Each day leading up to the March 8 announcement of the 2011 NBCC award winners, Critical Mass highlights one of the thirty finalists. Today, in #30 in our series, NBCC board member Carlin Romano on biography finalist, Ezra F. Vogel's “Deng Xiaoping and the Transformation of China” (Belknap/Harvard).
In world politics, as in most enterprises, everyone loves a winner. Today, China stands as a wealthy and powerful state, the goal of its leaders for centuries. But the man most people credit for the rise is certainly not Mao Tse-Tung, who founded the People’s Republic, then killed scores of millions over 27 years at the top through his ill-conceived “Great Leap Forward” and “Cultural Revolution.”
The “good guy” in this scenario is his former lieutenant, Deng Xiaoping (1904-97), the diminuitive stalwart of the revolution whom Mao called a “needle inside a ball of cotton.” In his 11 years as China’s preeminent leader from 1978 to 1989, Deng–while killing far fewer innocents—transformed China from an economically weak Communist dictatorship into a capitalist, globalized, oligarchic dictatorship under an official Communist veneer.
Great policy scholars like to unravel the innards of momentous governmental achievement, and no American is better equipped to do so with Deng than Ezra F. Vogel, the Henry Ford II Professor of the Social Sciences Emeritus at Harvard and former Director of Harvard’s Fairbank Center for East Asian Research and the Asia Center. From his own citadel of power, Vogel met for decades with top Chinese Communist Party officials, taught their children, sought to understand their challenges and dilemmas. After retiring, he agreed with a judgment offered by his friend, former Washington Post foreign correspondent Don Oberdorfer: Vogel’s greatest remaining scholarly achievement would be to illuminate the man who opened China to world trade, mandated technological and economic modernization, turned Mao into a revered irrelevance, raised hundreds of millions of Chinese out of poverty, yet also massacred his own young people in putting down the 1989 Tiananmen Square demonstrations.
To that end, the still energetic emeritus committed himself to daunting research. He worked his way through Deng Xiaoping nianpu (A Chronology of Deng Xiaoping), the official 5-volume, 3,462-page account of Deng’s life and career published between 2004 and 2009. He spent a year in China interviewing, in Mandarin, Deng’s colleagues and family members. He visited Deng’s birthplace, spoke with two of Deng’s children, and plumbed the two memoirs by Deng Rong, Deng’s youngest daughter. Vogel appears to have read almost everything published about Deng, from reminicences to political analysis. To read Vogel’s preface alone is to understand the dimensions of a great scholar’s reach and accomplishment—Vogel even interviewed four of Deng’s interpreters.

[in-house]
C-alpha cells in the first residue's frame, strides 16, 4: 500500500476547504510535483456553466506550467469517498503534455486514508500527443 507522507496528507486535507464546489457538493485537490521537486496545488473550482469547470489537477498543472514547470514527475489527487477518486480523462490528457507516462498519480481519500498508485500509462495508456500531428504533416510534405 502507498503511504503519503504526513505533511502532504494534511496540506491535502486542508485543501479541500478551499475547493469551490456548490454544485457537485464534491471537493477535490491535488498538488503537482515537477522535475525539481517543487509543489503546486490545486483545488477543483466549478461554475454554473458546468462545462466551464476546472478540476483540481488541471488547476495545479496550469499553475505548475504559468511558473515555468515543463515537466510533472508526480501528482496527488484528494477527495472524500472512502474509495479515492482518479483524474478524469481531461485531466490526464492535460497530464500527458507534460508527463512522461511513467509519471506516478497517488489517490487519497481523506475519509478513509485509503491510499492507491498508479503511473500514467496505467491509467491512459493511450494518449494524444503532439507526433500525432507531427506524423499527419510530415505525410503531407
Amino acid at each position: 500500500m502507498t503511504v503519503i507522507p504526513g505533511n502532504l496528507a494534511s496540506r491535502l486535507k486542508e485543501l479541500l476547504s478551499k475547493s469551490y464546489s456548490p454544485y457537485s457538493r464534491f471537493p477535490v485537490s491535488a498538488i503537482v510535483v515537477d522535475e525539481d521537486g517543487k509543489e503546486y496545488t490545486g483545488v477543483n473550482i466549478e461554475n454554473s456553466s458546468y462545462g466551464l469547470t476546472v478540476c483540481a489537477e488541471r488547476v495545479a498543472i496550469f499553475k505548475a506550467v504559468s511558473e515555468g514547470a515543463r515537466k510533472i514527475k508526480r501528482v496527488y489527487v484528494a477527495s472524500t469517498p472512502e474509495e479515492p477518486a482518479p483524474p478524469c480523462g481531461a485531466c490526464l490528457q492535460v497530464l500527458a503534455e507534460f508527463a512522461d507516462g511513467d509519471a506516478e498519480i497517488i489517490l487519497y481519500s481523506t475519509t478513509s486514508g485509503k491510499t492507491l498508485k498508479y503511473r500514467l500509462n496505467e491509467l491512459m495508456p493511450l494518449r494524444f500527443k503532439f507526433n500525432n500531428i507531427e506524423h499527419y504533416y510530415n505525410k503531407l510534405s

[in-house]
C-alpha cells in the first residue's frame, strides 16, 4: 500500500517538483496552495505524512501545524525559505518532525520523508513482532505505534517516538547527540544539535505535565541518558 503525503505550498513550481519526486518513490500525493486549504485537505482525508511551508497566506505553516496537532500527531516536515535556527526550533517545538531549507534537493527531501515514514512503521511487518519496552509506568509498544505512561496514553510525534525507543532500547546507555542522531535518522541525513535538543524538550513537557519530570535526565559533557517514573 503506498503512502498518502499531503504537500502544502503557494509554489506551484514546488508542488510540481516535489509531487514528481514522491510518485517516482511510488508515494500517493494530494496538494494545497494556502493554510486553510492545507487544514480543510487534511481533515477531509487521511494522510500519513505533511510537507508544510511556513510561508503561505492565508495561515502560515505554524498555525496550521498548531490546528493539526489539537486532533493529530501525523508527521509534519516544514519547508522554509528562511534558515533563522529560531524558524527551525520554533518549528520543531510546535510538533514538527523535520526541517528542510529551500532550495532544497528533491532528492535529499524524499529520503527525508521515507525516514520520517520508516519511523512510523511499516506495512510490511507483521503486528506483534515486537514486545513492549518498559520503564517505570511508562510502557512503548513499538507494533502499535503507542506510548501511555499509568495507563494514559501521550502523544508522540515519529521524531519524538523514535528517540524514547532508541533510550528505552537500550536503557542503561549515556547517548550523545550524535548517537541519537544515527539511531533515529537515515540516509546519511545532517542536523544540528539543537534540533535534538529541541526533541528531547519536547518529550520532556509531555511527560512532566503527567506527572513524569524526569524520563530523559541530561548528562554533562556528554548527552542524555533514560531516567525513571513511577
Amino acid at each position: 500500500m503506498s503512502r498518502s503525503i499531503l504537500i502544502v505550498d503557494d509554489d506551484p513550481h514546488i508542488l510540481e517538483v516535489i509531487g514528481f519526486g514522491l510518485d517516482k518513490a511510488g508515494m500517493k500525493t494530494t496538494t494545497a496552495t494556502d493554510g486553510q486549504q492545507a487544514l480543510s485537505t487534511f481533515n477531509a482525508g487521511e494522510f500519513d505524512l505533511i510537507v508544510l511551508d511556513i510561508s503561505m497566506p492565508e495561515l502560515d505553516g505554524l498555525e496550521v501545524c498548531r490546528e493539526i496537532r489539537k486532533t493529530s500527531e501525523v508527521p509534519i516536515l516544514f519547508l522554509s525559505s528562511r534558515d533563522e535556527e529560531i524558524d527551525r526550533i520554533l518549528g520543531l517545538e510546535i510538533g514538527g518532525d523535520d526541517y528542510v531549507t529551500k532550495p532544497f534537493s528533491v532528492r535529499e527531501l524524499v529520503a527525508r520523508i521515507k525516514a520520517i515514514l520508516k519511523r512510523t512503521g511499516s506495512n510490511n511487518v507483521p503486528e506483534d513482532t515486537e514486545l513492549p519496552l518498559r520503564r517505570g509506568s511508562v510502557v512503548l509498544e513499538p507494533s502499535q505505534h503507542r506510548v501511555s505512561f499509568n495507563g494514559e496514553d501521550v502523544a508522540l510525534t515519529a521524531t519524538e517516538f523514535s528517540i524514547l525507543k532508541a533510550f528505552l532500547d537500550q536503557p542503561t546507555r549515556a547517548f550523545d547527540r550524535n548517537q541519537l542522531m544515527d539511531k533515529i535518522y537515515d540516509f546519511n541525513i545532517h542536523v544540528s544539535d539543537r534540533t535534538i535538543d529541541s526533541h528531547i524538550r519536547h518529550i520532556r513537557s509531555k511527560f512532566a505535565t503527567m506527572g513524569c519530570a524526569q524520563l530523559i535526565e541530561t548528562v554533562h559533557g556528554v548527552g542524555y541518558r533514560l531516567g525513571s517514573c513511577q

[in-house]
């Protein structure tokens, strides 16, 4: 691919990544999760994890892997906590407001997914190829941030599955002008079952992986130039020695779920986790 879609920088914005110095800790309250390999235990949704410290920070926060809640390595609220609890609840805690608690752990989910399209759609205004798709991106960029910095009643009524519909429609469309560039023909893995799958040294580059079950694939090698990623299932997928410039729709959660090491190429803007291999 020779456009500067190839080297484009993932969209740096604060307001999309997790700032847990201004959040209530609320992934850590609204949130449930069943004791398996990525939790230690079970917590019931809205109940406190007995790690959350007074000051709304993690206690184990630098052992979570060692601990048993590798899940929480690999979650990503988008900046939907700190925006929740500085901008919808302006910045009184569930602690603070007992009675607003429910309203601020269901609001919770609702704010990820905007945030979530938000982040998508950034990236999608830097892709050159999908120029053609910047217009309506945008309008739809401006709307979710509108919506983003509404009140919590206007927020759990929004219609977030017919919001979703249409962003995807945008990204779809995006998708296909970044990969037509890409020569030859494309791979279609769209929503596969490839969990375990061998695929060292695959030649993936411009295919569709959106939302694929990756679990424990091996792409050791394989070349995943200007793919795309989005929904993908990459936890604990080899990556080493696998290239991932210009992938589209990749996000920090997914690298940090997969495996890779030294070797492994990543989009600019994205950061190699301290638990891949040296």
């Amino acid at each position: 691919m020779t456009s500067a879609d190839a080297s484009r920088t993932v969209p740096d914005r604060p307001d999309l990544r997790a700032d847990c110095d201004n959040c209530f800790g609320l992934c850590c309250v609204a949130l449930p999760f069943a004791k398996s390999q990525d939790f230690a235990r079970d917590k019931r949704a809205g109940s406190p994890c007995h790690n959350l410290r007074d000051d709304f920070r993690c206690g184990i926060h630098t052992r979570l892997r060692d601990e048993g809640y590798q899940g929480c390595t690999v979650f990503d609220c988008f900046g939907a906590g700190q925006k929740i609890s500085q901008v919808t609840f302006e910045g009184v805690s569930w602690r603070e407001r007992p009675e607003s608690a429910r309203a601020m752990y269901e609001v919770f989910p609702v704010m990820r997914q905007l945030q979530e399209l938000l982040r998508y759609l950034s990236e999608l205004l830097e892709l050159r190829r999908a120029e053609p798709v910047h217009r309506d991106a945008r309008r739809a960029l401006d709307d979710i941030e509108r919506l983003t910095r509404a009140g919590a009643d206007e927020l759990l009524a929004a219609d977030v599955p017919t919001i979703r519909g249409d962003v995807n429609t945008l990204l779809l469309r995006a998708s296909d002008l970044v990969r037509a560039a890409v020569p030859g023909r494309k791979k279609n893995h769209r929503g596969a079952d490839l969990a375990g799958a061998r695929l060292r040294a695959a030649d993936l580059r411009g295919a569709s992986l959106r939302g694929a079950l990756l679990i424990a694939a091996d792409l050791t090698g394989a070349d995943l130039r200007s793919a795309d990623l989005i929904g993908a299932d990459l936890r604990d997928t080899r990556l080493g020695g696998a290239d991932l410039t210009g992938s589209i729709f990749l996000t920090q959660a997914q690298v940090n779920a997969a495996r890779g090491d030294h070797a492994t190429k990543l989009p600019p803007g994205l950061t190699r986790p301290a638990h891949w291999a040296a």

The result is a magisterial, eye-opening account of Deng’s career as public man. If it’s more modest and compact in reporting Deng’s less accessible early years, which included ruthless guerrilla fighting and 12 years (1937-49) of hard civil warfare for Mao, that’s understandable. Such was not the amiable, pragmatic Deng regarded as a likeable fellow with whom we “could do business” by everyone from Jimmy Carter to Ronald Reagan.
The indisputable force of Vogel&rsrsquo;s achievement as explainer of Deng’s complicated career does not place his book above criticism. Like most scholars steeped in social science and realpolitik, Vogel does spare much time for moralistic judgments about his subject. He acknowledges Deng’s crackdown on “rightist” intellectuals in 1957, his less than admirable actions during Mao’s disastrous induced famine, and other questionable deeds, but Vogel’s appreciation for Deng as leader comes through in the way he generalizes about how the man’s Party colleagues saw their boss: “He was above petty concerns and instead focused on providing the firm leadership that most felt China needed, as well as a sense of direction for their shared cause.”
That said, Deng Xiaoping and the Transformation of China magnificently demonstrates how a consummate scholar, possessed of an ideal combination of language skills, erudition and guanxi (useful personal connections), can guide a reader into the most opaque of foreign government cultures and make what was once called “the bamboo curtain” almost transparent. His subject, Vogel writes, learned over his long career “not to leave a paper trail, but to keep information in his head.” We are very fortunate that Ezra Vogel operates differently.